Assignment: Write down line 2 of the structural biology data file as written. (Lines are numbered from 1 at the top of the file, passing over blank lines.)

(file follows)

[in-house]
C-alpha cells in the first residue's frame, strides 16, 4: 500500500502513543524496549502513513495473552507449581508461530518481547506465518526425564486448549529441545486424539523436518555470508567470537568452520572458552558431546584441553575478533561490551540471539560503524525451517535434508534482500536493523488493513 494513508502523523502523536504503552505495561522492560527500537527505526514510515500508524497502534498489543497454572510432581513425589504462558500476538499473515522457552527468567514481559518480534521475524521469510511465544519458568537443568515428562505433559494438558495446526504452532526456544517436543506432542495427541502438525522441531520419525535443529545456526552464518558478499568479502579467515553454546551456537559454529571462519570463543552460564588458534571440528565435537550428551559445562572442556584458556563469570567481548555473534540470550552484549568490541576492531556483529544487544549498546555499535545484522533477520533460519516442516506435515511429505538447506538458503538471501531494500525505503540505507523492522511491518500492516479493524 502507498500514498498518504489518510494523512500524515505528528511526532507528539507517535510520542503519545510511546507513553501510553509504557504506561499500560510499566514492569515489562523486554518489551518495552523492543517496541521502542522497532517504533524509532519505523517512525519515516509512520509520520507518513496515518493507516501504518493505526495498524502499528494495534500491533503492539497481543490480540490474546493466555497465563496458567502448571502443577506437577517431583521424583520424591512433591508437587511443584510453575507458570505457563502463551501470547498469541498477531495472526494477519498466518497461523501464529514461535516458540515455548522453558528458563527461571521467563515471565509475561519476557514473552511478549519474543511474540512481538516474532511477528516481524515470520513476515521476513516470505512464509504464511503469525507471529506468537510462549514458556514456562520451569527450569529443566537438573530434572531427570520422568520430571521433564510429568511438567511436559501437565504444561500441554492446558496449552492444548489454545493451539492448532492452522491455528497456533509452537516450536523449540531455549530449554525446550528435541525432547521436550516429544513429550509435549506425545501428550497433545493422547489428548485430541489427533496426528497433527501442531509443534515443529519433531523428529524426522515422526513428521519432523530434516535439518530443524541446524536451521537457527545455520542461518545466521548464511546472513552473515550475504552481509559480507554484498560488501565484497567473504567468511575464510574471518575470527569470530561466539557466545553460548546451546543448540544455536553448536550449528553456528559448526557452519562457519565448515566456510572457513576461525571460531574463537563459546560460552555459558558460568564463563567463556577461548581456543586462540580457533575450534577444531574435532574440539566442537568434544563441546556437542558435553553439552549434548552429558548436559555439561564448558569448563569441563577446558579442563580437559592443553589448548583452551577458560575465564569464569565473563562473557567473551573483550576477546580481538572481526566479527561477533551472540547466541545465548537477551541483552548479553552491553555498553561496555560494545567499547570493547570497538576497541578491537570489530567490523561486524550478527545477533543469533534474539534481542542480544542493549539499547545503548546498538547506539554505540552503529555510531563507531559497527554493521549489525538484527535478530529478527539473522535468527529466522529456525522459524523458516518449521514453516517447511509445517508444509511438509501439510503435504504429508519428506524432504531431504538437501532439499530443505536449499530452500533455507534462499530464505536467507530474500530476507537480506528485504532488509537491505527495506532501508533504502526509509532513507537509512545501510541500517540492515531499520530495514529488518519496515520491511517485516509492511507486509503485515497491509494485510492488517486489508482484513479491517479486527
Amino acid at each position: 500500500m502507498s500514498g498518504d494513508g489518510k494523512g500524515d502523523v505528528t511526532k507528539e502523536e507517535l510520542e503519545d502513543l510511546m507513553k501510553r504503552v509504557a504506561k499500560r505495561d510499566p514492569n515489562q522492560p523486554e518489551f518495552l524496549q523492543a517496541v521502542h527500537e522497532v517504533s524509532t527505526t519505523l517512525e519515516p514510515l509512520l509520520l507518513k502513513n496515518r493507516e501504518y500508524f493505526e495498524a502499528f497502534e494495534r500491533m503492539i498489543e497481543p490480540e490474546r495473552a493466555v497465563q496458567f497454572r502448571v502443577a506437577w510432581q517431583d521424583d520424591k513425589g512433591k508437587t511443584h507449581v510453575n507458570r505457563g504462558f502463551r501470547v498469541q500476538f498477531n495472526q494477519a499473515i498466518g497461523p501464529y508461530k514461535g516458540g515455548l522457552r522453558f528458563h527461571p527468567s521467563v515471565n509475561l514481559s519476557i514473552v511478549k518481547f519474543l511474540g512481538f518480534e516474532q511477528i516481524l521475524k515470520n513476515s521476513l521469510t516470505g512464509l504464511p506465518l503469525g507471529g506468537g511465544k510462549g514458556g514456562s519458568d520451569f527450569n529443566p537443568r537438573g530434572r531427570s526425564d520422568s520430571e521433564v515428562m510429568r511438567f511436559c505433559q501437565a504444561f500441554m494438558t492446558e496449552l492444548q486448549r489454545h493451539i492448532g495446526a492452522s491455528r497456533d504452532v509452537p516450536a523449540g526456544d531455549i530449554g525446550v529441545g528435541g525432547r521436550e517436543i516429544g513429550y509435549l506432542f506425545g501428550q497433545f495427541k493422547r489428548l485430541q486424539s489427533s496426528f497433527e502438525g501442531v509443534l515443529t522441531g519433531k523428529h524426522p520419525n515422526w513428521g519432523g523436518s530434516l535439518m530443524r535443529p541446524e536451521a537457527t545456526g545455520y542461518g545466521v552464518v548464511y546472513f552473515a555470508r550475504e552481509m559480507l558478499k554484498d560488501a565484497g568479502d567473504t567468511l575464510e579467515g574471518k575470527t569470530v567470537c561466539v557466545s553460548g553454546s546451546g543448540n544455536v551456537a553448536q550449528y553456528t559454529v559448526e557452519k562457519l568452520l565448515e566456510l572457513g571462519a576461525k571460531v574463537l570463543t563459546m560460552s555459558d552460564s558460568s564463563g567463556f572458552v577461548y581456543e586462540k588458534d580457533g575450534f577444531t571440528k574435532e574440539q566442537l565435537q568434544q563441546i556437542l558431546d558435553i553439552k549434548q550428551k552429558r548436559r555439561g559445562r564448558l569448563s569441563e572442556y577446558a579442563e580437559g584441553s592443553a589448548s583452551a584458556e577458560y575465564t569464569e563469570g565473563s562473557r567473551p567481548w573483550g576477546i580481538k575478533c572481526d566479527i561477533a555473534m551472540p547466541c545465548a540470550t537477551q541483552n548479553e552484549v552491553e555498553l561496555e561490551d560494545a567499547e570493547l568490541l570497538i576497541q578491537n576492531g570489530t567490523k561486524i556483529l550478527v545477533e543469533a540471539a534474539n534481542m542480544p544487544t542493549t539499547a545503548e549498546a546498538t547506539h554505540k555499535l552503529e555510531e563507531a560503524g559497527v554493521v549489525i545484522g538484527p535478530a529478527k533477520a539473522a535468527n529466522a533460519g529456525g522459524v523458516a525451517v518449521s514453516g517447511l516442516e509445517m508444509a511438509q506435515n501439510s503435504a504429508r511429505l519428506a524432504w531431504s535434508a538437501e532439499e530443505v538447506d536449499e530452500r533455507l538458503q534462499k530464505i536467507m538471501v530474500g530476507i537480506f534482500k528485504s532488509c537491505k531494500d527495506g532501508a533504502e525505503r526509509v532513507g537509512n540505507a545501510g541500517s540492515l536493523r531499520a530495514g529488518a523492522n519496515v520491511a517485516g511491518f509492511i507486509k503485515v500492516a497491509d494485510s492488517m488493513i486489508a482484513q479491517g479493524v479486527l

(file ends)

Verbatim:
C-alpha cells in the first residue's frame, strides 16, 4: 500500500502513543524496549502513513495473552507449581508461530518481547506465518526425564486448549529441545486424539523436518555470508567470537568452520572458552558431546584441553575478533561490551540471539560503524525451517535434508534482500536493523488493513 494513508502523523502523536504503552505495561522492560527500537527505526514510515500508524497502534498489543497454572510432581513425589504462558500476538499473515522457552527468567514481559518480534521475524521469510511465544519458568537443568515428562505433559494438558495446526504452532526456544517436543506432542495427541502438525522441531520419525535443529545456526552464518558478499568479502579467515553454546551456537559454529571462519570463543552460564588458534571440528565435537550428551559445562572442556584458556563469570567481548555473534540470550552484549568490541576492531556483529544487544549498546555499535545484522533477520533460519516442516506435515511429505538447506538458503538471501531494500525505503540505507523492522511491518500492516479493524 502507498500514498498518504489518510494523512500524515505528528511526532507528539507517535510520542503519545510511546507513553501510553509504557504506561499500560510499566514492569515489562523486554518489551518495552523492543517496541521502542522497532517504533524509532519505523517512525519515516509512520509520520507518513496515518493507516501504518493505526495498524502499528494495534500491533503492539497481543490480540490474546493466555497465563496458567502448571502443577506437577517431583521424583520424591512433591508437587511443584510453575507458570505457563502463551501470547498469541498477531495472526494477519498466518497461523501464529514461535516458540515455548522453558528458563527461571521467563515471565509475561519476557514473552511478549519474543511474540512481538516474532511477528516481524515470520513476515521476513516470505512464509504464511503469525507471529506468537510462549514458556514456562520451569527450569529443566537438573530434572531427570520422568520430571521433564510429568511438567511436559501437565504444561500441554492446558496449552492444548489454545493451539492448532492452522491455528497456533509452537516450536523449540531455549530449554525446550528435541525432547521436550516429544513429550509435549506425545501428550497433545493422547489428548485430541489427533496426528497433527501442531509443534515443529519433531523428529524426522515422526513428521519432523530434516535439518530443524541446524536451521537457527545455520542461518545466521548464511546472513552473515550475504552481509559480507554484498560488501565484497567473504567468511575464510574471518575470527569470530561466539557466545553460548546451546543448540544455536553448536550449528553456528559448526557452519562457519565448515566456510572457513576461525571460531574463537563459546560460552555459558558460568564463563567463556577461548581456543586462540580457533575450534577444531574435532574440539566442537568434544563441546556437542558435553553439552549434548552429558548436559555439561564448558569448563569441563577446558579442563580437559592443553589448548583452551577458560575465564569464569565473563562473557567473551573483550576477546580481538572481526566479527561477533551472540547466541545465548537477551541483552548479553552491553555498553561496555560494545567499547570493547570497538576497541578491537570489530567490523561486524550478527545477533543469533534474539534481542542480544542493549539499547545503548546498538547506539554505540552503529555510531563507531559497527554493521549489525538484527535478530529478527539473522535468527529466522529456525522459524523458516518449521514453516517447511509445517508444509511438509501439510503435504504429508519428506524432504531431504538437501532439499530443505536449499530452500533455507534462499530464505536467507530474500530476507537480506528485504532488509537491505527495506532501508533504502526509509532513507537509512545501510541500517540492515531499520530495514529488518519496515520491511517485516509492511507486509503485515497491509494485510492488517486489508482484513479491517479486527